Beetle-Inspired “Bio-Tower” Takes First in Born Global Competition

By Patrick L. Kennedy

Whether harvesting fog for potable water, modeling electrolysis after photosynthesis, or harnessing a river’s flow for electricity in a process called “flumenergy,” all three winning student teams in the second annual Born Global Competition for Innovation in Sustainability took inspiration from nature as they designed solutions to some of humanity’s most pressing challenges.

Co-sponsored by the College of Engineering and the BU Institute for Sustainable Energy, the competition was funded by Born Global, a foundation with a mission to dismantle the global economy’s “take, make, and dispose” model and replace it with “a circular economy that is restorative and regenerative by design.” Kimberly Samaha (’89) is CEO of Born Global.

The student teams’ objective was to propose a technically efficacious, economically feasible device or system aimed at meeting one of the United Nations’ 17 sustainable development goals, such as ending hunger or ensuring equitable access to clean water. To promote cross-disciplinary collaboration, teams had to include at least one ENG student and at least one student from another BU school or college, and they were encouraged to craft solutions that relied on biomimicry.

The project that earned the $5,000 first prize drew upon spider webs, fungi, and the Namidian desert beetle in its design of a “Bio-Tower” that would collect water from the air for rural villages in Morocco. “Fog Harvesting for Sustainable Water Management in Low-Resource Communities” was the proposal of John Loftus (ME’21), Kairav Maniar (BME’21), and Jessica Schueler (SAR’21).

Water insecurity threatens 884 million people around the world, especially in developing countries. “The western portion of Morocco is very arid, with very low rainfall,” says Maniar. “People in rural villages, and it tends to be women who are tasked with this, have to walk miles to get water.”

But Morocco does have the Atlantic Ocean on its western shores. “The winds carry over suspended water molecules,” says Maniar. If those molecules could be captured early in the morning, the water collected would not need to be desalinated or otherwise treated.

As it happens, the beetle native to the Namid desert, farther down the coast in southern Africa, takes advantage of those very winds, capturing water with hydrophilic bumps on its back. Fog harvesting mesh inspired by the beetle has been designed, but in demonstration projects so far, large sheets of the mesh have been set up miles from any town, failing to truly solve the problem.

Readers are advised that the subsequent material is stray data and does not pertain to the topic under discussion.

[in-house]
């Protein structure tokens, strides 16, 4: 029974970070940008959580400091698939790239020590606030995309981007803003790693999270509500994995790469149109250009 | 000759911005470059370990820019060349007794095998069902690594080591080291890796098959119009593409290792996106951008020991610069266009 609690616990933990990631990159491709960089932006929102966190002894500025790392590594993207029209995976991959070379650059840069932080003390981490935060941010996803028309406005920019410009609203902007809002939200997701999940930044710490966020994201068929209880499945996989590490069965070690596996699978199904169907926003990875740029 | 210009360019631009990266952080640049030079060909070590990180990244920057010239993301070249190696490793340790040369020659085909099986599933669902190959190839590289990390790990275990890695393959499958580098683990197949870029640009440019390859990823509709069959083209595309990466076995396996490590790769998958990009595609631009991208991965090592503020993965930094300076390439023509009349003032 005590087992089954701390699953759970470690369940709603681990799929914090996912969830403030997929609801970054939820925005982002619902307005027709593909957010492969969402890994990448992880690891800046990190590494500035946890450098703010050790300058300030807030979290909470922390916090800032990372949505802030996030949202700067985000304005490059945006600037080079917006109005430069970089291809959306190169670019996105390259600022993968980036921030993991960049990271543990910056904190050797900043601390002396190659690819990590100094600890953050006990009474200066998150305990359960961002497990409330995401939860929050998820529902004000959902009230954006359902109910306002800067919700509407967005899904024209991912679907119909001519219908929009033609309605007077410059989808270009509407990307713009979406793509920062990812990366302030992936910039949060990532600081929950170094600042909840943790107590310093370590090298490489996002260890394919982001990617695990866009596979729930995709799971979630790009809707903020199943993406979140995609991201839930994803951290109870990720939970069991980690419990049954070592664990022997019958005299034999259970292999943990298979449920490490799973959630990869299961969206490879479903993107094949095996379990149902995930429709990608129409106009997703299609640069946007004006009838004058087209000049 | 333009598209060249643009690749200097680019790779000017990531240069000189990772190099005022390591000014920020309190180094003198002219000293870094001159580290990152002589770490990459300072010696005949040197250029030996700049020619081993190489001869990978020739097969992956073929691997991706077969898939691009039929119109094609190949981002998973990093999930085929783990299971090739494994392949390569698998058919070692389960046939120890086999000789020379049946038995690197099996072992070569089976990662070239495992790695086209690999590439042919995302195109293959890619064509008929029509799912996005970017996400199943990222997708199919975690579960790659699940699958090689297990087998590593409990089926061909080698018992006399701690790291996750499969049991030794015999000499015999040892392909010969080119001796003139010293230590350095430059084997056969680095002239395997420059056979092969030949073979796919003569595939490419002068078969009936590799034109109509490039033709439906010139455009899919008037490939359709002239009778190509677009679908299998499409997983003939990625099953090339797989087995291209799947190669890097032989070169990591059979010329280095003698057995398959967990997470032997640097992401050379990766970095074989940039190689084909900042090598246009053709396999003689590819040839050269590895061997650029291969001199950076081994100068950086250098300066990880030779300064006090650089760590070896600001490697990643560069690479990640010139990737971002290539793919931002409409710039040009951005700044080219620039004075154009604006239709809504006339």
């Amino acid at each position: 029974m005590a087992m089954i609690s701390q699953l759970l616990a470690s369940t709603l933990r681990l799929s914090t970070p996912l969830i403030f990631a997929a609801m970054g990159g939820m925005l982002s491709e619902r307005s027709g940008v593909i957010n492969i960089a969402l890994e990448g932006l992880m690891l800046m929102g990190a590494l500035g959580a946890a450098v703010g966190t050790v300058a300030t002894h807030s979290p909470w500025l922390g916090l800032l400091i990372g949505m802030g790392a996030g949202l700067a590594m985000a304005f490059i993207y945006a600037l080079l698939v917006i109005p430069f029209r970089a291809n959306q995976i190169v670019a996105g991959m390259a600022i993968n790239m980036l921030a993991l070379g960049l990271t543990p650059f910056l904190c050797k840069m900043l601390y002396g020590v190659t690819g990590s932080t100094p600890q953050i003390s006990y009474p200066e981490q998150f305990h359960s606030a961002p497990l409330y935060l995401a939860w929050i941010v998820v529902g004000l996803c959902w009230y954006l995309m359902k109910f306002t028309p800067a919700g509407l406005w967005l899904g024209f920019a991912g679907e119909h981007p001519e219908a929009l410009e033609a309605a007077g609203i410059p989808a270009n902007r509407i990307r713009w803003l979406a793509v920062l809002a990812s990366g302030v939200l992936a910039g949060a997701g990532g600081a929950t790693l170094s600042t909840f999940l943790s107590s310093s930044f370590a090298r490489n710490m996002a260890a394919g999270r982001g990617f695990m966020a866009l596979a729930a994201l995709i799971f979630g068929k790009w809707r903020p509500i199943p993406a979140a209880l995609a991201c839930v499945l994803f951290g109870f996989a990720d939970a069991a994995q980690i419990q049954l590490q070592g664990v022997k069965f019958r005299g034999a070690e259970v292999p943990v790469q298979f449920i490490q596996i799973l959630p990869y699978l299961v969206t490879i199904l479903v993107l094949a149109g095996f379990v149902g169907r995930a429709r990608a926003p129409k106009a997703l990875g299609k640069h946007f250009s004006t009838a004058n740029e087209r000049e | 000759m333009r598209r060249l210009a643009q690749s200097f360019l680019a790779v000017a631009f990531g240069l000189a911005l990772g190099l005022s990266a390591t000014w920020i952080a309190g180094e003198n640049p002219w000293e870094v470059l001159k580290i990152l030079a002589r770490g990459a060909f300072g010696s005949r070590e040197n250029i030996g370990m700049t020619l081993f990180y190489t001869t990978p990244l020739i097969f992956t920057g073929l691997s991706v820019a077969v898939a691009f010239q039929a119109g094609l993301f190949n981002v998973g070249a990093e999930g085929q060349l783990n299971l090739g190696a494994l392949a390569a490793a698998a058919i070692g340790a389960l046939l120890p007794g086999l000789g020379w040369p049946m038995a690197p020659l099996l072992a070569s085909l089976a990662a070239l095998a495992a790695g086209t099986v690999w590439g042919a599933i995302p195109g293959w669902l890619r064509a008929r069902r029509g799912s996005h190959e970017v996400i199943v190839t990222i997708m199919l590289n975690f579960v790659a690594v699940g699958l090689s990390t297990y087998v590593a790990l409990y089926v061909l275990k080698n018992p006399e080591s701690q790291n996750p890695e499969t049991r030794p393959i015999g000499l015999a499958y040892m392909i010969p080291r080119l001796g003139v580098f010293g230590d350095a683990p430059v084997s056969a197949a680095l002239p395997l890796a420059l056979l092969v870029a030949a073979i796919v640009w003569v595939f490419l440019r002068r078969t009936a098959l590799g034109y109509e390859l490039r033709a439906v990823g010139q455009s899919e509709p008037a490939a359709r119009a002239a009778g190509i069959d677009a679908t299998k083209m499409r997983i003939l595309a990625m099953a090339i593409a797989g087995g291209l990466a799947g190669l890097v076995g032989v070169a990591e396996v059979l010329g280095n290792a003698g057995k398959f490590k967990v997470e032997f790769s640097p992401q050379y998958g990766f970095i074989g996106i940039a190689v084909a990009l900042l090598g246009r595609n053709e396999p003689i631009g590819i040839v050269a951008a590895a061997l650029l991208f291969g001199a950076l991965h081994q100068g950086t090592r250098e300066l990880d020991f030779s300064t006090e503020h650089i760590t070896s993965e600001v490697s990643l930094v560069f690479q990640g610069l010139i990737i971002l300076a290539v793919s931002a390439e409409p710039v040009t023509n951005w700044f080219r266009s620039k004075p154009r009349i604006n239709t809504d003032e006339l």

The BU team’s innovation is to wrap sheets of the mesh around a tower six meters tall, using hydrophobic nylon rope to guide the condensation droplets down into a collection tank. In a network inspired by underground fungi, several of the towers would be placed in and around a community for easier collection. The project would empower women by engaging them in construction of the towers and by freeing up the time they normally spend hiking to faraway taps.

As the team envisions the system, “We would make sure we’re doing this in a way that would benefit people,” says Loftus, “and trying to solve problems that may have been overlooked because there’s not a lot of financial gain to be made.”

The second-place team won $2,500 for their proposal, “The Artificial Leaf.” This all-female team included two high school students, who printed a 3D prototype as part of their project. The BU students were Julia Hua (ENG’24), Sunni Lin (ENG’24), and Miku Makino (CAS’24).

The third prize, $1,500, went to Michelle Lin (ME’21), Charles McGinn (ME’23), and Anastasiia Sviridenko (QST’21). Their proposal, “Flumenergy,” imagined an underwater renewable generator that uses the constant flow of a river to provide electricity.

“The three winning teams really did their research,” says Professor Emily Ryan (ME, MSE), who sat on the judging panel with Samaha.

“It was very generous of Dr. Samaha to give of her money and time to be involved in this competition,” says Ryan. “It’s a great opportunity for students to learn about something new that’s going to have an impact—there’s a growing interest in and need for sustainable design. And I think they had fun meeting people from across the University, getting exposure to business and other concepts, and getting some hands-on learning.”